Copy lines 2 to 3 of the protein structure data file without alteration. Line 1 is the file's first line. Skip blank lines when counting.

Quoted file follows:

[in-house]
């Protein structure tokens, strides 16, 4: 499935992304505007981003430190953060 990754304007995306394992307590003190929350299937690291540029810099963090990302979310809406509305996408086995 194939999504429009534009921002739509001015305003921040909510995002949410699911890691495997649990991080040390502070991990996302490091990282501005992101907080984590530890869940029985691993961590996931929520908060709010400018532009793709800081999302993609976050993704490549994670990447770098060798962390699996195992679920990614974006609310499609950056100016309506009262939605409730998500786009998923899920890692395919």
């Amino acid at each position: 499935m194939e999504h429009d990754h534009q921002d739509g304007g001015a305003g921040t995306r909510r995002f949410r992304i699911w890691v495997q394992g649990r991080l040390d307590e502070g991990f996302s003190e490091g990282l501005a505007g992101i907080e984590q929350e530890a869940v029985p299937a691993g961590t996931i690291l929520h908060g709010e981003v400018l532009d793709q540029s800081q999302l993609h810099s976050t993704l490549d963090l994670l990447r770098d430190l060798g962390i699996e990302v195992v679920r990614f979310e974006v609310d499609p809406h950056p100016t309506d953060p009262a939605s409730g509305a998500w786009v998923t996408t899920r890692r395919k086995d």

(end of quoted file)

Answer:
């Protein structure tokens, strides 16, 4: 499935992304505007981003430190953060 990754304007995306394992307590003190929350299937690291540029810099963090990302979310809406509305996408086995 194939999504429009534009921002739509001015305003921040909510995002949410699911890691495997649990991080040390502070991990996302490091990282501005992101907080984590530890869940029985691993961590996931929520908060709010400018532009793709800081999302993609976050993704490549994670990447770098060798962390699996195992679920990614974006609310499609950056100016309506009262939605409730998500786009998923899920890692395919």
């Amino acid at each position: 499935m194939e999504h429009d990754h534009q921002d739509g304007g001015a305003g921040t995306r909510r995002f949410r992304i699911w890691v495997q394992g649990r991080l040390d307590e502070g991990f996302s003190e490091g990282l501005a505007g992101i907080e984590q929350e530890a869940v029985p299937a691993g961590t996931i690291l929520h908060g709010e981003v400018l532009d793709q540029s800081q999302l993609h810099s976050t993704l490549d963090l994670l990447r770098d430190l060798g962390i699996e990302v195992v679920r990614f979310e974006v609310d499609p809406h950056p100016t309506d953060p009262a939605s409730g509305a998500w786009v998923t996408t899920r890692r395919k086995d």